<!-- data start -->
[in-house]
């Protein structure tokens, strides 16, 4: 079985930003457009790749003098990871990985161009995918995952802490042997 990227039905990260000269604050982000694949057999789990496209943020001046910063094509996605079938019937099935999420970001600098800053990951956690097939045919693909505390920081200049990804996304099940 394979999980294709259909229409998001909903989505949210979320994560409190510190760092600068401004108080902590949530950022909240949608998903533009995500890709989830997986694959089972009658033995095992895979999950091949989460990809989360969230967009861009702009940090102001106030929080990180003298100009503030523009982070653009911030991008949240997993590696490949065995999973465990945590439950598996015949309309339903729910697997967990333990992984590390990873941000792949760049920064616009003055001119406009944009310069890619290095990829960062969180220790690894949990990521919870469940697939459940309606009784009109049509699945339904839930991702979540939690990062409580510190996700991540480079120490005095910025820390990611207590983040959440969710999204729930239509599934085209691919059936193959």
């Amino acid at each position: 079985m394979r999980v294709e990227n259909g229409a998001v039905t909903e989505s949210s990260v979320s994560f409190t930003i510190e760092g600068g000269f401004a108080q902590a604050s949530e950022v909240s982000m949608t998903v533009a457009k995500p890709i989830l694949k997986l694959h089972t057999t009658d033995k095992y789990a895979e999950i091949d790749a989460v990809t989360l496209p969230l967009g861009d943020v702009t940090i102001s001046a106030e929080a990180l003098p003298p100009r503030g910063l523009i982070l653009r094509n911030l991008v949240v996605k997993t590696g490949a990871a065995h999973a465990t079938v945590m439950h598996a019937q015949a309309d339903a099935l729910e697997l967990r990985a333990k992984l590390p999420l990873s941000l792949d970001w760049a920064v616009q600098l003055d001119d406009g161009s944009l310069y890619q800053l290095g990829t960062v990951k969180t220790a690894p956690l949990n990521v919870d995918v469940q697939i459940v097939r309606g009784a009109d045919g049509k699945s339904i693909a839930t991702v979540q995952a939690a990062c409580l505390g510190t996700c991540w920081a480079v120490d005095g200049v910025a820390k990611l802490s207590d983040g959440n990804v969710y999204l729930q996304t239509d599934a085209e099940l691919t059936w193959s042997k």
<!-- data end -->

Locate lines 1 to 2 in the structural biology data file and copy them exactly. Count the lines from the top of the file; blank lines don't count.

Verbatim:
[in-house]
């Protein structure tokens, strides 16, 4: 079985930003457009790749003098990871990985161009995918995952802490042997 990227039905990260000269604050982000694949057999789990496209943020001046910063094509996605079938019937099935999420970001600098800053990951956690097939045919693909505390920081200049990804996304099940 394979999980294709259909229409998001909903989505949210979320994560409190510190760092600068401004108080902590949530950022909240949608998903533009995500890709989830997986694959089972009658033995095992895979999950091949989460990809989360969230967009861009702009940090102001106030929080990180003298100009503030523009982070653009911030991008949240997993590696490949065995999973465990945590439950598996015949309309339903729910697997967990333990992984590390990873941000792949760049920064616009003055001119406009944009310069890619290095990829960062969180220790690894949990990521919870469940697939459940309606009784009109049509699945339904839930991702979540939690990062409580510190996700991540480079120490005095910025820390990611207590983040959440969710999204729930239509599934085209691919059936193959």